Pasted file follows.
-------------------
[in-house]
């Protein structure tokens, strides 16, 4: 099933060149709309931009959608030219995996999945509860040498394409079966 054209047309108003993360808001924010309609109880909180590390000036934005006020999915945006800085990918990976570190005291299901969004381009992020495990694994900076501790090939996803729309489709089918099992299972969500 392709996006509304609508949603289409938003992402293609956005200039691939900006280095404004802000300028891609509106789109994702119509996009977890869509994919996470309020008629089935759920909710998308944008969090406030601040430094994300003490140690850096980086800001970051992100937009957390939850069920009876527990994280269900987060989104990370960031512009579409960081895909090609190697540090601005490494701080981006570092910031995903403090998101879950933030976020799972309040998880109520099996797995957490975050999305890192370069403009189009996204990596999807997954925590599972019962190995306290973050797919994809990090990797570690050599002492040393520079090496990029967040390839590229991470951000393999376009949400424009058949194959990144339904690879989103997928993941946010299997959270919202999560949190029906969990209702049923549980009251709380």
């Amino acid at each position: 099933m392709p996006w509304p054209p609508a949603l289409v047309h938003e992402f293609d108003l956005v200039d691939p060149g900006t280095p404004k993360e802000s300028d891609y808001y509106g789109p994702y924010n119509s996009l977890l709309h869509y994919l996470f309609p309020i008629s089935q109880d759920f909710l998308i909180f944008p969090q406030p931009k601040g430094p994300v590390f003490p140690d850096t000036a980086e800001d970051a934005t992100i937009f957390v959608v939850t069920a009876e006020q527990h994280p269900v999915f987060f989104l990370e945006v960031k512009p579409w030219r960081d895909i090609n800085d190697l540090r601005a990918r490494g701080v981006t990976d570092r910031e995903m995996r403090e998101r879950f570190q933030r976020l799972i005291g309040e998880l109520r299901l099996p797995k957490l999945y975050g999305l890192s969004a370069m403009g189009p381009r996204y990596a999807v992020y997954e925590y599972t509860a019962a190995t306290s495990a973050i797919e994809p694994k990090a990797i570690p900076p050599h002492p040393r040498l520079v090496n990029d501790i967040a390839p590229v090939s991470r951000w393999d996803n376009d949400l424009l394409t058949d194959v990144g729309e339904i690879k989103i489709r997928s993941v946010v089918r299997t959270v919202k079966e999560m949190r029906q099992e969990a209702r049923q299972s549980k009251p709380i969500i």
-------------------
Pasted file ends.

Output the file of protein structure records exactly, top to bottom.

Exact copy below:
[in-house]
């Protein structure tokens, strides 16, 4: 099933060149709309931009959608030219995996999945509860040498394409079966 054209047309108003993360808001924010309609109880909180590390000036934005006020999915945006800085990918990976570190005291299901969004381009992020495990694994900076501790090939996803729309489709089918099992299972969500 392709996006509304609508949603289409938003992402293609956005200039691939900006280095404004802000300028891609509106789109994702119509996009977890869509994919996470309020008629089935759920909710998308944008969090406030601040430094994300003490140690850096980086800001970051992100937009957390939850069920009876527990994280269900987060989104990370960031512009579409960081895909090609190697540090601005490494701080981006570092910031995903403090998101879950933030976020799972309040998880109520099996797995957490975050999305890192370069403009189009996204990596999807997954925590599972019962190995306290973050797919994809990090990797570690050599002492040393520079090496990029967040390839590229991470951000393999376009949400424009058949194959990144339904690879989103997928993941946010299997959270919202999560949190029906969990209702049923549980009251709380």
């Amino acid at each position: 099933m392709p996006w509304p054209p609508a949603l289409v047309h938003e992402f293609d108003l956005v200039d691939p060149g900006t280095p404004k993360e802000s300028d891609y808001y509106g789109p994702y924010n119509s996009l977890l709309h869509y994919l996470f309609p309020i008629s089935q109880d759920f909710l998308i909180f944008p969090q406030p931009k601040g430094p994300v590390f003490p140690d850096t000036a980086e800001d970051a934005t992100i937009f957390v959608v939850t069920a009876e006020q527990h994280p269900v999915f987060f989104l990370e945006v960031k512009p579409w030219r960081d895909i090609n800085d190697l540090r601005a990918r490494g701080v981006t990976d570092r910031e995903m995996r403090e998101r879950f570190q933030r976020l799972i005291g309040e998880l109520r299901l099996p797995k957490l999945y975050g999305l890192s969004a370069m403009g189009p381009r996204y990596a999807v992020y997954e925590y599972t509860a019962a190995t306290s495990a973050i797919e994809p694994k990090a990797i570690p900076p050599h002492p040393r040498l520079v090496n990029d501790i967040a390839p590229v090939s991470r951000w393999d996803n376009d949400l424009l394409t058949d194959v990144g729309e339904i690879k989103i489709r997928s993941v946010v089918r299997t959270v919202k079966e999560m949190r029906q099992e969990a209702r049923q299972s549980k009251p709380i969500i």